Current pharmaceutical interventions for wet AMD include angiogenesis inhibitors that work by blocking vascular endothelial growth factor (VEGF), which is what promotes the blood vessel growth characteristic of wet AMD. Current drugs include Eylea, Lucentis, Macugen, and Avastin, although these drugs can only slow the progress of the disease.
However despite this, for dry AMD and in the prevention of wet AMD there is significant hope for a far more positive outcome. Omega-3 and specifically, the Omega-3 fatty acid DHA plays a central role in the whole development of the central nervous system. DHA is particularly important in the brain and the eye, and it’s especially important in the retina of the eye, where the neuronal photoreceptor cells that make vision possible have the highest concentrations of DHA of any cell in the body.
DHA has a special chemical composition with 6 double bonds that give it extra fluidity and flexibility, so when it’s incorporated into the phospholipid layers of the photoreceptors it allows them to effectively react to incoming light. This means the photoreceptors can then transfer the signals to the brain so we can see.
Studies On Wet and Dry Macular Degeneration Prevention with Omega-3
Now we can look at the scientific studies on omega-3 and macular degeneration. So far 4 comprehensive studies have shown that higher intakes of omega-3 rich food, i.e fish, correlate with lower levels of macular degeneration, and all of them conclude that increasing intake of dietary omega-3 can prevent developing macular degeneration (1-4). The third study showed that eating a lot of fish can also slow macular degeneration progressing to advanced levels (2-3). The fourth study found that eating oily fish once a week can cut the risk of developing macular degeneration by 50% (4).
How To Cure AMD – Is Fish Oil An Effective Macular Degeneration Supplement?
Now that we’ve seen that higher intakes of omega-3 in your diet reduce macular degeneration risk, and can also slow its progress, what effect does adding a highly concentrated omega-3 supplement have on the disease?
There have so far been 3 long-term studies on the effects of supplementing omega-3 fish oil on Macular degeneration. There is a clear pattern of the effectiveness of omega-3 and macular degeneration treatment, depending on the dose of omega-3 that the study participants were given. The more omega-3 you take the better the results.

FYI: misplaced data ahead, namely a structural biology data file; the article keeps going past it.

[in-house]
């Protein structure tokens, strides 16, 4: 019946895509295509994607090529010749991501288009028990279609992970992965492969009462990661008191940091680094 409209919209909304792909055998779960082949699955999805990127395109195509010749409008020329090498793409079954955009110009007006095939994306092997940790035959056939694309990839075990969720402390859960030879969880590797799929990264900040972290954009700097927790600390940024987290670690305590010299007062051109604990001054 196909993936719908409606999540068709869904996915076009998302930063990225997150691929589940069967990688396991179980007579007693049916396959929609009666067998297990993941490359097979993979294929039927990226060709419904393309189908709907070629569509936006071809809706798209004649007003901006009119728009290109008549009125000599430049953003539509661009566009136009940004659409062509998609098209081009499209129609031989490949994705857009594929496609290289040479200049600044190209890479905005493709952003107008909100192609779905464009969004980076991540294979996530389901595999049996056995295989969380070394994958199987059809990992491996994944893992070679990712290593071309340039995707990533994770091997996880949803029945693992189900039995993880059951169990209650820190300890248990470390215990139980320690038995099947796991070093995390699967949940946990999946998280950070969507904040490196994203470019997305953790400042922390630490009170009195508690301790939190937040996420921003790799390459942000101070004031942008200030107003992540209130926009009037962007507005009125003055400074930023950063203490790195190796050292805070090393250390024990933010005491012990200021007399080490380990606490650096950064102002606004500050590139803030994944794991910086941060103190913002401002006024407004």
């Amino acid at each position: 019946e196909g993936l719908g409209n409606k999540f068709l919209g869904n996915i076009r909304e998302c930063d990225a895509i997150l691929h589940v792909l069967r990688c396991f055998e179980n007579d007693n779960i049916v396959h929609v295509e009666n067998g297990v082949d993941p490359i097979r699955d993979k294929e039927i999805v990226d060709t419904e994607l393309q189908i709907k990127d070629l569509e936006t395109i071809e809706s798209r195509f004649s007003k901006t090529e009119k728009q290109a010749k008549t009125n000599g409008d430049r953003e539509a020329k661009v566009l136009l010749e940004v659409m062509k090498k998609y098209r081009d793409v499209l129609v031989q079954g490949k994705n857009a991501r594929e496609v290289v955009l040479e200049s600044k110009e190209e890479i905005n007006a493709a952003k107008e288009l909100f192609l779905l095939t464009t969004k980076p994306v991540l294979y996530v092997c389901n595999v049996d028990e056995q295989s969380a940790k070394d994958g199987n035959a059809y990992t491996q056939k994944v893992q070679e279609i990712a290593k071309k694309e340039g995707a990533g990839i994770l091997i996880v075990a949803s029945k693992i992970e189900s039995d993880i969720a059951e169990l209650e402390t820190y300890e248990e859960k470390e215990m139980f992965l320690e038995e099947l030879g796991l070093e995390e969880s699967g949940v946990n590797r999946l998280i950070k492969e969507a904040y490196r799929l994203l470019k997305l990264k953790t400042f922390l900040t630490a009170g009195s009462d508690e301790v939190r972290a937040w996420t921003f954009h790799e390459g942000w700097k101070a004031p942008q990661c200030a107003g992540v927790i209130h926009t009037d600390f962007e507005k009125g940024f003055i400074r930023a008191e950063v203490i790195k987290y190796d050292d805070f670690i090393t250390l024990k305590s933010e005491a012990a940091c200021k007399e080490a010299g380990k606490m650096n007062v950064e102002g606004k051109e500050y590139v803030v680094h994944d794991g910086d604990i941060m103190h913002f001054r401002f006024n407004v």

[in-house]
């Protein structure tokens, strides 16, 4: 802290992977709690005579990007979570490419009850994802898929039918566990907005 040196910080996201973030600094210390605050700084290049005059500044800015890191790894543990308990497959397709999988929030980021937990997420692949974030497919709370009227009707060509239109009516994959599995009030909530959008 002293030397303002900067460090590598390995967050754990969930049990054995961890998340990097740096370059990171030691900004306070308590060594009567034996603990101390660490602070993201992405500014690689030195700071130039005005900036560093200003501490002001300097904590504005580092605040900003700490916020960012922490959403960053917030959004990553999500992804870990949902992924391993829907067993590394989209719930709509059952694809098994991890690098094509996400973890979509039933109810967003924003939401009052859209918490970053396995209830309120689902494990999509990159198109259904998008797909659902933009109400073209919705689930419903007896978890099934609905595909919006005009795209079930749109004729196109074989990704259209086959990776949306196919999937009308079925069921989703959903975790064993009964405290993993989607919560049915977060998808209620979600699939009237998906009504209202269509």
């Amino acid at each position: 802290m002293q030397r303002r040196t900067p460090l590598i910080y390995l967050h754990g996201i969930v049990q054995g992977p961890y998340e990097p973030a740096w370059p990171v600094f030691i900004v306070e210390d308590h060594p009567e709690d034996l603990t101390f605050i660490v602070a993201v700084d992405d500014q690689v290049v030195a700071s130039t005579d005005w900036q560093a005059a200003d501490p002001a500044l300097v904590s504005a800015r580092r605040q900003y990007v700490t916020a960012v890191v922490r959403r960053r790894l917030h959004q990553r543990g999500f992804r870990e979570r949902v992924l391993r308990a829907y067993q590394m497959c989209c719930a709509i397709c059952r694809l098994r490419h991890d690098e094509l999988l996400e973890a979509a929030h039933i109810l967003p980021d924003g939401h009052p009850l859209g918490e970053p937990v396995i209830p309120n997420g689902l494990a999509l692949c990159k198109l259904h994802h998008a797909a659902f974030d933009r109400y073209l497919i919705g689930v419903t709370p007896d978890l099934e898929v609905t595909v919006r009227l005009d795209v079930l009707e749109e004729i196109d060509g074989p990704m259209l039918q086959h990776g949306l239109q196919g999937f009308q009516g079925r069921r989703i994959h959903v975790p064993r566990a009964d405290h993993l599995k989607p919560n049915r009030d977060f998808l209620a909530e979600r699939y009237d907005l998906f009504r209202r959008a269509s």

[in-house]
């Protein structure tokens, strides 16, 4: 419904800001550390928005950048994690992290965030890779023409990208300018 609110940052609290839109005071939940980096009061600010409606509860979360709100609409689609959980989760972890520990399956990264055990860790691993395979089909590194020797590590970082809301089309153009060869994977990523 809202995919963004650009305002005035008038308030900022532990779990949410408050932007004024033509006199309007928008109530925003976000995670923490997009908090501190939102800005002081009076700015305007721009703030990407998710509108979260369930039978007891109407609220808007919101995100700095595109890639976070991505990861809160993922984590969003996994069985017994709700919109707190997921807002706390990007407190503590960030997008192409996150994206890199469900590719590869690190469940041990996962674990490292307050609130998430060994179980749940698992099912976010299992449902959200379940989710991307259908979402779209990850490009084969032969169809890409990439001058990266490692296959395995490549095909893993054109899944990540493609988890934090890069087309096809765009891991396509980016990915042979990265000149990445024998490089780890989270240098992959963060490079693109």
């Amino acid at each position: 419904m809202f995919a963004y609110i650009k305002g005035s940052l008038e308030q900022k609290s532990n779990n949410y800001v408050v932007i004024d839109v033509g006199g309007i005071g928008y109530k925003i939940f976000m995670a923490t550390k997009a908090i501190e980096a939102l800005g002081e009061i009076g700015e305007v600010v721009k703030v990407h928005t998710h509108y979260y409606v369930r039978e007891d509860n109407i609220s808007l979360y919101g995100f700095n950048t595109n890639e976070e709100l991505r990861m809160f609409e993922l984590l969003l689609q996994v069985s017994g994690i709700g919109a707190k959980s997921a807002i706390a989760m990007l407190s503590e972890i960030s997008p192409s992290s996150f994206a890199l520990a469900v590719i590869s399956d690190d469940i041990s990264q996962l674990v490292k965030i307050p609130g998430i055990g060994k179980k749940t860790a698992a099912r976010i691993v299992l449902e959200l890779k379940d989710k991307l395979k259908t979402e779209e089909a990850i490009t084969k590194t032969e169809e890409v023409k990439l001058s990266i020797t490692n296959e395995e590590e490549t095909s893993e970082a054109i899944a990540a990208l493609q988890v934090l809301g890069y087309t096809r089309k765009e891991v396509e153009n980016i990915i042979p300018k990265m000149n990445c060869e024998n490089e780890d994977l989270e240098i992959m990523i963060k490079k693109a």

The first study in May 2013 gave participants a relatively small dose of 650mg eicosapentaenoic acid (EPA) per day and 350 mg docosahexaenoic acid (DHA) per day for a total of 1 gram of omega-3. The study participants continued to take this dose for between 4 and 5 years. The authors of the study found that this dosage of omega-3 did not slow or reduce the risk of progression to the advanced stage of macular degeneration (5).
The second study increased the dose slightly to 1110mg of omega-3 a day, and the participants took this dose for 3 years. However, the dose did contain a much higher amount of DHA at 840mg as opposed to 350mg in the previous study. DHA, as we’ve seen, is the omega-3 fatty acid most vital to the function of the retina. The authors of the study found that in those individuals that had the highest red blood cell levels of DHA, there was a 68% reduced risk of new blood vessel formation, although they found there was no actual improvement in eyesight (6).
The 3rd study used a much larger dose of 3.4 grams of EPA and 1.6 grams of DHA for a total daily dose of 5 grams of omega-3 per day. This study lasted just 6 months. However, after eyesight testing, 100% of the study participants affected by dry AMD achieved a significant improvement in their eyesight!
The eyesight testing took place on a standard letters chart, where five letters on a line are progressively reduced in size until one can no longer read any of the letters. One-third of the study participants saw one line of improvement in their vision (i.e 5 letters), the next third saw 2 lines of improvement in their visions (i.e 10 letters), the last third saw 3 lines of improvement in their visions (i.e 15 letters). What makes this study so remarkable is that it’s actually showed that high dose omega-3 can begin to restore eyesight in people suffering from Age-Related Macular Degeneration, when previously all treatments have only been able to slow the disease progress. All participants saw an improvement in their eyesight within 4.5 months of starting to supplement with omega-3, and some of the participants started to see an improvement within days (7).